Still, the Mansons do eventually make an appearance, and it’s at this point that the film slowly but surely turns into more traditional Tarantino fare. Initially, Cliff makes a visit to their ranch and has a brief standoff with the clan, but it’s similarly underplayed in the way the rest of the film is, more dryly funny than traditionally tense. Only when the inevitable “six months later” title card arrives do things become capital-T Tarantino, with Kurt Russell narrating the buildup to that bloody night (soundtracked to The Rolling Stones’ “Out of Time,” one of the most brilliant flourishes of the year). This jump can’t help but feel like a bit of a wasted opportunity; Tarantino condensing the events of the offscreen time into a few minutes has its charms, but it also errs close to self-indulgence (and the sequence contains enough great ideas to make you yearn for it to be dramatized in the way the rest of the film was). What this jump does allow for is this film to emerge as a sort of flip on Death Proof, with the self-critique put in the front half instead of in the back. What follows the time-skip is then Tarantino proclaiming—or at least fantasizing—that his best days are still ahead of him, and that even now he’s continuing to break new ground. Right or wrong, it’s an inspiring gesture, and a refreshing jolt of optimism from an auteur too often described as a pop-nihilist.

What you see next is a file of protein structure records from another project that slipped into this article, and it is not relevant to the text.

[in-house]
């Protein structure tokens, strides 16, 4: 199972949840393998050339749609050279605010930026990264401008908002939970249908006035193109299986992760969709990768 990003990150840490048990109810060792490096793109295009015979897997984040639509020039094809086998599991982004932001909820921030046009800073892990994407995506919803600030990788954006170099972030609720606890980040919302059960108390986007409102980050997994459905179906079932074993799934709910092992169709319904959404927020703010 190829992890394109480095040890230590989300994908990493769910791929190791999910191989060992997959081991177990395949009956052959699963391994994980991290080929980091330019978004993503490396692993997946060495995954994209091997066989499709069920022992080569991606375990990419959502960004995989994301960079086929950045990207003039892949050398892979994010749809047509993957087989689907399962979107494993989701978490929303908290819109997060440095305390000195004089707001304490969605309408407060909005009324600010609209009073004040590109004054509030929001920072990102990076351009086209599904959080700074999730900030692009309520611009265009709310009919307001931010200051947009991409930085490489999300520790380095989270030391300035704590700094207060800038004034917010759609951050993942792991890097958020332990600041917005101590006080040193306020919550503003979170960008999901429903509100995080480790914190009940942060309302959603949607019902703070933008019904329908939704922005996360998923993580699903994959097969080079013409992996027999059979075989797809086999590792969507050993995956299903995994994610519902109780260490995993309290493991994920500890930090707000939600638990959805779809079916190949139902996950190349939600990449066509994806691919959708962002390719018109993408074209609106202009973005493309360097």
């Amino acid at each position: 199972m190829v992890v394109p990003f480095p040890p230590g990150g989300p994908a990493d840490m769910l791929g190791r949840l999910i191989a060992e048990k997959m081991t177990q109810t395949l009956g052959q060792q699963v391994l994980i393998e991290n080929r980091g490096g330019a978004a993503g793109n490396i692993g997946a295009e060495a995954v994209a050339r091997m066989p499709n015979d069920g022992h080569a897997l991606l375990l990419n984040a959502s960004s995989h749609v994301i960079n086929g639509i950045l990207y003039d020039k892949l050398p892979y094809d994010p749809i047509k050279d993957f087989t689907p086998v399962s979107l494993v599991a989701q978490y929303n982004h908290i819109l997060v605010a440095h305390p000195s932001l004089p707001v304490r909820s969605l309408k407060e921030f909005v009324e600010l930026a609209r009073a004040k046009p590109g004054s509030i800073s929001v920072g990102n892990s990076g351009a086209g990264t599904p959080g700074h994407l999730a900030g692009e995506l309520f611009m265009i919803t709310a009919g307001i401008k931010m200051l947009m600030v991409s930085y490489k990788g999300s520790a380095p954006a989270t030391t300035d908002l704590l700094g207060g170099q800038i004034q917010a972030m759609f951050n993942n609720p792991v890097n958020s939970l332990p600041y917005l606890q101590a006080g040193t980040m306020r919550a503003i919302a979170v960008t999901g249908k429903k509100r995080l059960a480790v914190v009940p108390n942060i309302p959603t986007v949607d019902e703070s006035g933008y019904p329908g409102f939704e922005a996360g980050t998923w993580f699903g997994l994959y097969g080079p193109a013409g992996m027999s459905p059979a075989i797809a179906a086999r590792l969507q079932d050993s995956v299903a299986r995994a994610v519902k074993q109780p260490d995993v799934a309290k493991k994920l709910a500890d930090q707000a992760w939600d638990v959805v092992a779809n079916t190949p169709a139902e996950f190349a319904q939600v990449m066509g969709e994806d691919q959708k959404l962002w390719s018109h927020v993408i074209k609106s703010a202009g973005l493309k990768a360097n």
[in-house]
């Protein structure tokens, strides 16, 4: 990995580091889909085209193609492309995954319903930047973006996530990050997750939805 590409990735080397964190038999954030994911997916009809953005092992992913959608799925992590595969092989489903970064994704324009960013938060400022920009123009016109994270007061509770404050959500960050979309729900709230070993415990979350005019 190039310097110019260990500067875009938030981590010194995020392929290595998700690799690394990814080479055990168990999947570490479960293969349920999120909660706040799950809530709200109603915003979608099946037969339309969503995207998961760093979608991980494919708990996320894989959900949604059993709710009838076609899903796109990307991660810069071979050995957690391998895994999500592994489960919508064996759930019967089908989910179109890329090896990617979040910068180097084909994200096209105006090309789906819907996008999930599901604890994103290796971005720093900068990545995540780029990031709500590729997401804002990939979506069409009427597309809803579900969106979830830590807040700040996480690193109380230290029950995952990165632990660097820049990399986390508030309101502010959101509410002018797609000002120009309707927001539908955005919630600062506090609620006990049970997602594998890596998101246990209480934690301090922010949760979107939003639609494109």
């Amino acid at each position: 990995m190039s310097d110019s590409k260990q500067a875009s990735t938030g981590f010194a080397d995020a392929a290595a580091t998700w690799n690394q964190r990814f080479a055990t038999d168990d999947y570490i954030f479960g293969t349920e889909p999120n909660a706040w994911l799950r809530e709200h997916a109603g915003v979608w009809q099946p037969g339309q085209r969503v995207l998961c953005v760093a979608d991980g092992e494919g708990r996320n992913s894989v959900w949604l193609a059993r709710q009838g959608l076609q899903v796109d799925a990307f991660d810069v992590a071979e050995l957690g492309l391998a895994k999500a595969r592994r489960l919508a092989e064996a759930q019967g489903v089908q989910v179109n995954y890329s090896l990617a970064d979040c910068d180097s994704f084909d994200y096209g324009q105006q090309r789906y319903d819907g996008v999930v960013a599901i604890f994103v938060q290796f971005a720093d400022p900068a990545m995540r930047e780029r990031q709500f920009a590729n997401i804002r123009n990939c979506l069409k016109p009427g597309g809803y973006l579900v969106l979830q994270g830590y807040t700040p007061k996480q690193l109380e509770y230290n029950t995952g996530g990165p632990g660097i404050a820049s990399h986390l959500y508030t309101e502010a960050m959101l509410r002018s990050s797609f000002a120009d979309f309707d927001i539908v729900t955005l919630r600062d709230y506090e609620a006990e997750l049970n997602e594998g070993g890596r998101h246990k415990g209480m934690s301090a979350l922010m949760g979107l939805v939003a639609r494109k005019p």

Yet what sticks out the most in Hollywood—more than the Mansons or the sixties backdrop—is the aforementioned emphasis on friendship. Despite his reputation for being, to put it kindly, an uncomfortable person, Tarantino remains a sharp observer of human behavior, specifically the contradictory aspects, whether it be psychopaths Vincent Vega and Butch Coolidge being tender to the women in their lives or Mr. Orange sacrificing his own life to tell the truth to a dying man. Even Sharon Tate gets a bit of this—her ex-boyfriend spends most of his time with her and her husband, a move that Tarantino treats not as pathetic but as strangely touching, as if Jay’s just happy to be with someone he loves. In that regard, the dynamic between Rick and Cliff is possibly Tarantino’s greatest creation. Cliff does all sorts of menial tasks for Rick for precious little pay, all with the implication that he’s just pleased to spend time with and help out his best bud. Similarly, Rick vouches for Cliff at every turn, trying desperately to get him work even though Cliff almost certainly doesn’t deserve it. When Rick and Cliff exchange their last lines in the film, there exists a great deal of ambiguity surrounding them and their context (I will say no more). But the mix of unease of sorrow, offbeat humor, and cautious optimism in their final exchange is what makes Hollywood—and Tarantino—so special.

Spencer Rider

Spencer Rider

Spencer Rider was born in Richmond, Virginia. He fell in love with movies watching Alfred Hitchcock classics in middle school and never looked back, taking in a particular interest in writing about them. A devotee of Wong Kar-Wai and Martin Scorsese, Spencer believes that cinephilia is not just a passion but an ongoing project, furthered through a commitment to scholarly criticism and discussion.